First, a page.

Duplicate IT systems cost HHS millions

An auditor found more than $300 million in duplicative IT systems at three different government agencies, including the U.S. Department of Health & Human Services--which has six duplicative systems costing $256 million alone--according to a new Government Accountability Office report.

The six potentially duplicative investments at HHS include four investments that support enterprise information security and two for Medicare coverage determination, according to GAO. The 12 total duplicative systems in total have cost taxpayers $321 million since 2008.

"With so much money on the line, it is critical that our government agencies are doing everything possible to save taxpayer money," Sen. Tom Carper (D-Del.), chairman of the Senate's Homeland Security Committee, said in a statement. "An important part of this effort is to ensure that we are not investing in programs that unnecessarily overlap or are duplicative."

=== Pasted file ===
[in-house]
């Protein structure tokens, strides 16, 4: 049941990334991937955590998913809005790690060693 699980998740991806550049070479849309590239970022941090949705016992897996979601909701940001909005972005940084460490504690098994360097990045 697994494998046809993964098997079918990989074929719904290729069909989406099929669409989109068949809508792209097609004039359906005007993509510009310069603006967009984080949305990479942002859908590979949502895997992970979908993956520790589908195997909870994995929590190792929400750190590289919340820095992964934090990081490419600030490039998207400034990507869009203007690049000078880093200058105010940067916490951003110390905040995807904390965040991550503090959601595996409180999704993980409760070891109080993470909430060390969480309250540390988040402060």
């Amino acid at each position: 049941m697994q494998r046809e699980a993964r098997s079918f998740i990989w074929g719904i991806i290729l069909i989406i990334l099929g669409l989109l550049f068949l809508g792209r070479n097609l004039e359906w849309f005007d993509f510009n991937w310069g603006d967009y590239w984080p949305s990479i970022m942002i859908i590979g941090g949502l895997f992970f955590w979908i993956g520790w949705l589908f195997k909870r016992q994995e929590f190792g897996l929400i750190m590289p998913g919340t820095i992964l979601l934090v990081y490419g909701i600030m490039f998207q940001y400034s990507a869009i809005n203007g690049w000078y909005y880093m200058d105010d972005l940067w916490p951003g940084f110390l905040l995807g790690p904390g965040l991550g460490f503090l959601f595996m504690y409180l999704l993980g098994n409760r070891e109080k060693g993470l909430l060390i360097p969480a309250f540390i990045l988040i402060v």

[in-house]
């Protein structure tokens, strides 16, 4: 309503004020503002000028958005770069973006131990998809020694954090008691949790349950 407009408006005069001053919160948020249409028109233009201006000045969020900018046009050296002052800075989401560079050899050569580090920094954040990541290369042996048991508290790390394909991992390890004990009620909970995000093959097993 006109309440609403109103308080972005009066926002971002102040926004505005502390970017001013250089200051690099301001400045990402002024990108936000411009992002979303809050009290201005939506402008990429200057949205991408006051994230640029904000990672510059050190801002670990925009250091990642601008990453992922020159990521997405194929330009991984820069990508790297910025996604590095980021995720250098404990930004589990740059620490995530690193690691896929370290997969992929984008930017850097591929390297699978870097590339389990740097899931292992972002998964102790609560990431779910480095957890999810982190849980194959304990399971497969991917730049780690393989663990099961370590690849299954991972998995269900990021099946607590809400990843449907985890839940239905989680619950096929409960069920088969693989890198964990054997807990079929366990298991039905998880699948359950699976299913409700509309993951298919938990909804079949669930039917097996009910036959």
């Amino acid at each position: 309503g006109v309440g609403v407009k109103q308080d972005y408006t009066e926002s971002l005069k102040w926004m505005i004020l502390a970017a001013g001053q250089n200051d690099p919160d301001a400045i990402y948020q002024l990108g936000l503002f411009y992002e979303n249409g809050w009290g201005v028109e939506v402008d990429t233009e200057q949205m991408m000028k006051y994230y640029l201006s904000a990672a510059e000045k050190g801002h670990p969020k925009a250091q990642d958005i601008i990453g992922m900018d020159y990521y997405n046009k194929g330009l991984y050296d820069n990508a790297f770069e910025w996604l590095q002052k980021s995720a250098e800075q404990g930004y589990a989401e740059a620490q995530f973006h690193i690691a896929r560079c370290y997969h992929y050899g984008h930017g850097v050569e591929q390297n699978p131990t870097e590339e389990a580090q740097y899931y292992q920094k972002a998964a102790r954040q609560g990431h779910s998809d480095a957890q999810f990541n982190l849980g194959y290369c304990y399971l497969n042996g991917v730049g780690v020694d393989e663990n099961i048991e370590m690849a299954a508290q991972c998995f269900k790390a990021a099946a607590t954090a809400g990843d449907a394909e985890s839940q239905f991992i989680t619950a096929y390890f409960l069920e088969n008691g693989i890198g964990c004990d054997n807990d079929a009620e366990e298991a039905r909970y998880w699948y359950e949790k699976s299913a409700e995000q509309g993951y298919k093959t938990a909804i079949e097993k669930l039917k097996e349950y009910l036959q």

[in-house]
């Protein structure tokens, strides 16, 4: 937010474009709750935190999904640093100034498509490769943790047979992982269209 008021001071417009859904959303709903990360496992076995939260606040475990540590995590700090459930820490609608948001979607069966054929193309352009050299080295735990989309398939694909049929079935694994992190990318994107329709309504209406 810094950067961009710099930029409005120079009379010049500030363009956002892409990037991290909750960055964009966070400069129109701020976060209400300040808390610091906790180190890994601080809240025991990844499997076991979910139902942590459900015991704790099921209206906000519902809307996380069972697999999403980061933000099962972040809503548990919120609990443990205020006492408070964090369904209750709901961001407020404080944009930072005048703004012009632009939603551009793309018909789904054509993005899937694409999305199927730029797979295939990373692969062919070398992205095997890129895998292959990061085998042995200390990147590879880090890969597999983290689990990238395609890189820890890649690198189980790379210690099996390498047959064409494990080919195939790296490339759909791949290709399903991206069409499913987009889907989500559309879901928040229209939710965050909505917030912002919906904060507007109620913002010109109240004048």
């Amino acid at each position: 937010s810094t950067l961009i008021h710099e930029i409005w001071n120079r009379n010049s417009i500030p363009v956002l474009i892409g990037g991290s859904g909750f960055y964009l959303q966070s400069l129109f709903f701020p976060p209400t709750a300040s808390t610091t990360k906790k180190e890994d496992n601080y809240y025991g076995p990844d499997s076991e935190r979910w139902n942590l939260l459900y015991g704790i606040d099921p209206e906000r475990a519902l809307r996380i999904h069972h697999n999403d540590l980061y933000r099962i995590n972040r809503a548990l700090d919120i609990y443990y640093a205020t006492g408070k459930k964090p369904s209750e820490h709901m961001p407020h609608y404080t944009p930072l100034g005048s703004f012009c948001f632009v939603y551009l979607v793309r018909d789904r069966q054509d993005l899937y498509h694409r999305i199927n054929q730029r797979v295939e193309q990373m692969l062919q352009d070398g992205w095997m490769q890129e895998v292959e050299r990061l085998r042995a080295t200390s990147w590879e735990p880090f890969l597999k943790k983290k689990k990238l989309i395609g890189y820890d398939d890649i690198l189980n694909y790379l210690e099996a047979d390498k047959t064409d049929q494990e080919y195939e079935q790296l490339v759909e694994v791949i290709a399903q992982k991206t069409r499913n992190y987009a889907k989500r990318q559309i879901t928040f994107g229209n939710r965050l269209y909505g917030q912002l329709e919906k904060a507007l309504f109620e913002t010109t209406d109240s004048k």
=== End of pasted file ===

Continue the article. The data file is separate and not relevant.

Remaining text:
HHS officials disagreed that its information security investments were duplicative, but nonetheless plan to review them this month to "identify opportunities for consolidation." As for the Medicare coverage determination investments? HHS officials noted that they have "consolidated several functions but could not provide documented justification for why the other functions were not consolidated." By addressing these duplications, the agencies can assure they are avoiding investing in unnecessary systems and thus saving resources, the GAO stated.

This isn't the first time duplicated or poorly communicated government efforts have resulted in a mess of wasted money and time. In February, the U.S. Department of Defense and Department of Veterans Affairs, which initially had planned to create a joint records system from the ground up for electronic health records, cited budgetary and time constraints when they announced that they instead would focus on using "existing solutions" to combine their current and disparate systems.

To learn more:
- read the GAO report
- check out Carper's statement

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